Saturday, December 9, 2017

The Bad, Worse, & Ugly of Aspertame

I was a Diet Coke Girl.

I've talked about it here,
a time or two.

But now, I'm a changed woman.

I'm rounding out 9 months of being Diet-Coke-Free. Only Green Tea and water for me these days, Bay-bee!  (Well, yes, the occasional vino as well!)

And I really will say, regarding Diet Coke....I don't miss it. I thought I'd miss that zingy zip, but I really don't.  It might be because of the spicy Bigelow green tea that I love. (No fruity tea for me, thank you very much.)

They say recovering alcoholic are the worst in their attempted conversion. Same for smokers, over-eaters, & probably newly turned Vegans & more. Odds are high it's true for Aspartame addicts as well. I'm not trying to be in that category, yet I will say this video did strike me multiple times in my old Diet Coke department.

In the multiple episodes of Shawn Stevenson's Model Health Show I've listened to over the years, This is my go-to podcast! In it too, I've learned that food & intake are probably more important than exercise.

This video highlights that too. It also packs a punch with all of it's factual information. It's worth a watch!

video from no soda pic from;

Wednesday, December 6, 2017

NASA Shares 20 Years of Climate Change Impact

I've heard it said that as soon as astronauts hit outer space, they turned the cameras back on ourselves and our planet. I'd imagine, back in the day, being able to see what our giant blue planet looks like for the first time was probably pretty awe-inspiring.

December 7, 1972 was that first photo date. Our first planetary selfie. This now-famous photo was known as the "Blue Marble," and the Apollo 17 crew did a beautiful job with this snap shot.

NASA's still taking pictures of our planet, nearly 45 years later. This time, in video form. A pretty amazing 5 minutes and change.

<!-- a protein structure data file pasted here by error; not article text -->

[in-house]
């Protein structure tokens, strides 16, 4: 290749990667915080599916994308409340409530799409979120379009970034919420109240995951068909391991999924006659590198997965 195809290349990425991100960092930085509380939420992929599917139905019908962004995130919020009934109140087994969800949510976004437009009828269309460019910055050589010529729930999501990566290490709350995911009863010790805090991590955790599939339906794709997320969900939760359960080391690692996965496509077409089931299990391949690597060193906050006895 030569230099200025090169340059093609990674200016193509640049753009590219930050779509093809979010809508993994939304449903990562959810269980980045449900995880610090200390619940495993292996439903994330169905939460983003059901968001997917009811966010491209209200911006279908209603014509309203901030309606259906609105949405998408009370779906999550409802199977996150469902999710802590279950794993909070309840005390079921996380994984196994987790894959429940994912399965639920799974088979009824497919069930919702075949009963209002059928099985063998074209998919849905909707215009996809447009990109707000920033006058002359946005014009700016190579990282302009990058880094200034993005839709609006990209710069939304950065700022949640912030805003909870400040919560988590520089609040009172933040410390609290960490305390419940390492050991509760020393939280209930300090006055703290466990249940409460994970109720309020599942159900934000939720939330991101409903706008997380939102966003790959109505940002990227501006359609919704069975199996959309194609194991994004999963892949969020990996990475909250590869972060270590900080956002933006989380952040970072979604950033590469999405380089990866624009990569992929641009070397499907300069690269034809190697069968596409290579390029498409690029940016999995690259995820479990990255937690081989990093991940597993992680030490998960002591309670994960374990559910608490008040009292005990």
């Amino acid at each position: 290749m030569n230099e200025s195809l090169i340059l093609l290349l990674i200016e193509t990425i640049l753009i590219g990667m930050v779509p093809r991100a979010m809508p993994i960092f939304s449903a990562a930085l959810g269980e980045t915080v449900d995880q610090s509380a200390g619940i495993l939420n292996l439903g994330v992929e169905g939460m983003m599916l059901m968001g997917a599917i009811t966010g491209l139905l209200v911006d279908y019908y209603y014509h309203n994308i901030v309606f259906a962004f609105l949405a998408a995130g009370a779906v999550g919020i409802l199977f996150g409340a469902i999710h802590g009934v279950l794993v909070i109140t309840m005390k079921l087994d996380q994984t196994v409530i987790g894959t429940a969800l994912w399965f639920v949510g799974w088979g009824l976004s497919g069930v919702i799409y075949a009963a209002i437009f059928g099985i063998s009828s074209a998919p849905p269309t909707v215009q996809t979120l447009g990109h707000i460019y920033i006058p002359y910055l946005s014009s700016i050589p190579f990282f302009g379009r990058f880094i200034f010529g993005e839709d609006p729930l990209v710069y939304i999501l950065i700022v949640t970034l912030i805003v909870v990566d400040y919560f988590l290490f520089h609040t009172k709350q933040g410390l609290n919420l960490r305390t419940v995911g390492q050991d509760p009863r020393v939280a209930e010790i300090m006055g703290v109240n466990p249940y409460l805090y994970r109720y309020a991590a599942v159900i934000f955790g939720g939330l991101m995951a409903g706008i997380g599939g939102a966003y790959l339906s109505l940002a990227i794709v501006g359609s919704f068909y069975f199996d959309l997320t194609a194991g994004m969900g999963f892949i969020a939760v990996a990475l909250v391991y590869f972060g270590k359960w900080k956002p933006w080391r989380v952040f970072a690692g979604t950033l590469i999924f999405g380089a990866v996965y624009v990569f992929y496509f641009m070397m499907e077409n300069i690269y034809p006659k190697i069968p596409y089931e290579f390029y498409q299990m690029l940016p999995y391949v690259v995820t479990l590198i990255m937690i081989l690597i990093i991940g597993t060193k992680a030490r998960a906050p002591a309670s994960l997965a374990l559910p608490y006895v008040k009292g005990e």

This video is a compilation from NASA of nearly half of those 45 photo years.  This data visualization & compilation was released mid-November.  In it, you see:

  • The polar ice caps waxing and waning with the seasons...and shrinking over time
  • Oceanic colors that showcase the life that is (and is not) under the ocean's surface.
  • The green-ness moving further north, taking the place of where ice should be covering land.
Close analysis also shows algae blooms, a shrinking Lake Erie, and evidence of warmer temperatures further north.

In a world where climate change has become a partisan issue, perhaps data such as these will help open the eyes of policy makers so that our big "Blue Marble" continues to breathe, thrive, and survive.

To read more about this, check out this article.

NASA logo from; "Blue Marble" photo from National Geographic: 
Video from

Saturday, December 2, 2017

Screenagers: Growing Up in the Digital Age

I wrestle with my phone.

It's nearly always attached and it is the "remote control" to my world (I am a Tech Specialist by day, after all). It's my phone, my email, my camera, my calendar (though I will admit, my paper calendar is my #1 event planning place), my Internet, my Seesaw digital portfolio monitor, my "Words With Friends" portal, and my place to text, connect, troll Facebook, and sometimes even write this blog.